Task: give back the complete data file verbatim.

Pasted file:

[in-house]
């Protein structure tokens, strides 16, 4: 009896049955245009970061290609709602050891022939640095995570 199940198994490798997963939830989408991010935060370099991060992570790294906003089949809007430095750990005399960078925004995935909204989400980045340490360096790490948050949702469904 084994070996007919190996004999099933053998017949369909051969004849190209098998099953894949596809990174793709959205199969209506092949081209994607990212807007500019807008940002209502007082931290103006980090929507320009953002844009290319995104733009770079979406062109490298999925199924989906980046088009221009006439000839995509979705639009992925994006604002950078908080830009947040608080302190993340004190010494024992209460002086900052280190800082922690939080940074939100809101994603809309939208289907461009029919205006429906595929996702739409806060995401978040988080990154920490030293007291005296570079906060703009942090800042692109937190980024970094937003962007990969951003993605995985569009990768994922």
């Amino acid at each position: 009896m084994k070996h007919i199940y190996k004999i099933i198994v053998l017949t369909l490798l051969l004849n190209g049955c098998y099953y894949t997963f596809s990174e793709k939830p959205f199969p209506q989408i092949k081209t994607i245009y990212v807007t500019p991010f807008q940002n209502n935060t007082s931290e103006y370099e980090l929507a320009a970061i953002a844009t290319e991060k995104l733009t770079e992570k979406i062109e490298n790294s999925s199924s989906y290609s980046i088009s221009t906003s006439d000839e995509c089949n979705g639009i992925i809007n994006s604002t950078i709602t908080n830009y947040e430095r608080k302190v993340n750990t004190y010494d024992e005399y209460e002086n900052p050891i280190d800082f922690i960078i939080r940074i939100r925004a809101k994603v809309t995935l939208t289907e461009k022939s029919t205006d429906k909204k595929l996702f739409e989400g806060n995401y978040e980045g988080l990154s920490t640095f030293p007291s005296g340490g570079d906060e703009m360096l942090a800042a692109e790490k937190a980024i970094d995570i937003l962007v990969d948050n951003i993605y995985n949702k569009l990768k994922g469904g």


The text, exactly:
[in-house]
């Protein structure tokens, strides 16, 4: 009896049955245009970061290609709602050891022939640095995570 199940198994490798997963939830989408991010935060370099991060992570790294906003089949809007430095750990005399960078925004995935909204989400980045340490360096790490948050949702469904 084994070996007919190996004999099933053998017949369909051969004849190209098998099953894949596809990174793709959205199969209506092949081209994607990212807007500019807008940002209502007082931290103006980090929507320009953002844009290319995104733009770079979406062109490298999925199924989906980046088009221009006439000839995509979705639009992925994006604002950078908080830009947040608080302190993340004190010494024992209460002086900052280190800082922690939080940074939100809101994603809309939208289907461009029919205006429906595929996702739409806060995401978040988080990154920490030293007291005296570079906060703009942090800042692109937190980024970094937003962007990969951003993605995985569009990768994922």
């Amino acid at each position: 009896m084994k070996h007919i199940y190996k004999i099933i198994v053998l017949t369909l490798l051969l004849n190209g049955c098998y099953y894949t997963f596809s990174e793709k939830p959205f199969p209506q989408i092949k081209t994607i245009y990212v807007t500019p991010f807008q940002n209502n935060t007082s931290e103006y370099e980090l929507a320009a970061i953002a844009t290319e991060k995104l733009t770079e992570k979406i062109e490298n790294s999925s199924s989906y290609s980046i088009s221009t906003s006439d000839e995509c089949n979705g639009i992925i809007n994006s604002t950078i709602t908080n830009y947040e430095r608080k302190v993340n750990t004190y010494d024992e005399y209460e002086n900052p050891i280190d800082f922690i960078i939080r940074i939100r925004a809101k994603v809309t995935l939208t289907e461009k022939s029919t205006d429906k909204k595929l996702f739409e989400g806060n995401y978040e980045g988080l990154s920490t640095f030293p007291s005296g340490g570079d906060e703009m360096l942090a800042a692109e790490k937190a980024i970094d995570i937003l962007v990969d948050n951003i993605y995985n949702k569009l990768k994922g469904g």